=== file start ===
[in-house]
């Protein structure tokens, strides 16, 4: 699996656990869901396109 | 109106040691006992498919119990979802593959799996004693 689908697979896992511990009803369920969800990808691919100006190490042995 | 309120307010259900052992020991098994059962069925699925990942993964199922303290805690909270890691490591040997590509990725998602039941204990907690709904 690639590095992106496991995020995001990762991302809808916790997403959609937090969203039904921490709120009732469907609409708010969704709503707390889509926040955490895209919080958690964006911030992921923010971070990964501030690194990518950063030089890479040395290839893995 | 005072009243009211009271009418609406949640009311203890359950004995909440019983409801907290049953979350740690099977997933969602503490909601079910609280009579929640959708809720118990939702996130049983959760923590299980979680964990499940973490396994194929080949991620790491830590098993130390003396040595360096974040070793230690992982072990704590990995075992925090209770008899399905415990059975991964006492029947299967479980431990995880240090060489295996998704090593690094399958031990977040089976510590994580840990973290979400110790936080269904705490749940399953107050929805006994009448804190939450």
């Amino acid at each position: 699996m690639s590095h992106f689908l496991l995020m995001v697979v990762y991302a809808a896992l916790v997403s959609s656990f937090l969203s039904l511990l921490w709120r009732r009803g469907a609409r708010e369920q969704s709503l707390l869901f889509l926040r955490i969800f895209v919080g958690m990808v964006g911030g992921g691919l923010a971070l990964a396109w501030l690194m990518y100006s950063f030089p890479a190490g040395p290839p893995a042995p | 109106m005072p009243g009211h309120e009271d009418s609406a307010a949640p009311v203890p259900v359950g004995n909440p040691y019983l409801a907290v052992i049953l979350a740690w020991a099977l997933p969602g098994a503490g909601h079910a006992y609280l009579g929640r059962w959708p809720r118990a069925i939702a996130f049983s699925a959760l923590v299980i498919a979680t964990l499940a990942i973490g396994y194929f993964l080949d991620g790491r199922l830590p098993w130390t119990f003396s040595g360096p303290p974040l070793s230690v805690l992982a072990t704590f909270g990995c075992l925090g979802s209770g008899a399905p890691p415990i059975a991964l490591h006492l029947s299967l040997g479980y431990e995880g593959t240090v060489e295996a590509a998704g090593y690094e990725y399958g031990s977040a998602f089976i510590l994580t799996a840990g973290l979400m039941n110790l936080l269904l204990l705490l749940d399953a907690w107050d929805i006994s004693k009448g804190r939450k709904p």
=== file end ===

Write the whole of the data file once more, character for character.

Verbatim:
[in-house]
């Protein structure tokens, strides 16, 4: 699996656990869901396109 | 109106040691006992498919119990979802593959799996004693 689908697979896992511990009803369920969800990808691919100006190490042995 | 309120307010259900052992020991098994059962069925699925990942993964199922303290805690909270890691490591040997590509990725998602039941204990907690709904 690639590095992106496991995020995001990762991302809808916790997403959609937090969203039904921490709120009732469907609409708010969704709503707390889509926040955490895209919080958690964006911030992921923010971070990964501030690194990518950063030089890479040395290839893995 | 005072009243009211009271009418609406949640009311203890359950004995909440019983409801907290049953979350740690099977997933969602503490909601079910609280009579929640959708809720118990939702996130049983959760923590299980979680964990499940973490396994194929080949991620790491830590098993130390003396040595360096974040070793230690992982072990704590990995075992925090209770008899399905415990059975991964006492029947299967479980431990995880240090060489295996998704090593690094399958031990977040089976510590994580840990973290979400110790936080269904705490749940399953107050929805006994009448804190939450």
């Amino acid at each position: 699996m690639s590095h992106f689908l496991l995020m995001v697979v990762y991302a809808a896992l916790v997403s959609s656990f937090l969203s039904l511990l921490w709120r009732r009803g469907a609409r708010e369920q969704s709503l707390l869901f889509l926040r955490i969800f895209v919080g958690m990808v964006g911030g992921g691919l923010a971070l990964a396109w501030l690194m990518y100006s950063f030089p890479a190490g040395p290839p893995a042995p | 109106m005072p009243g009211h309120e009271d009418s609406a307010a949640p009311v203890p259900v359950g004995n909440p040691y019983l409801a907290v052992i049953l979350a740690w020991a099977l997933p969602g098994a503490g909601h079910a006992y609280l009579g929640r059962w959708p809720r118990a069925i939702a996130f049983s699925a959760l923590v299980i498919a979680t964990l499940a990942i973490g396994y194929f993964l080949d991620g790491r199922l830590p098993w130390t119990f003396s040595g360096p303290p974040l070793s230690v805690l992982a072990t704590f909270g990995c075992l925090g979802s209770g008899a399905p890691p415990i059975a991964l490591h006492l029947s299967l040997g479980y431990e995880g593959t240090v060489e295996a590509a998704g090593y690094e990725y399958g031990s977040a998602f089976i510590l994580t799996a840990g973290l979400m039941n110790l936080l269904l204990l705490l749940d399953a907690w107050d929805i006994s004693k009448g804190r939450k709904p």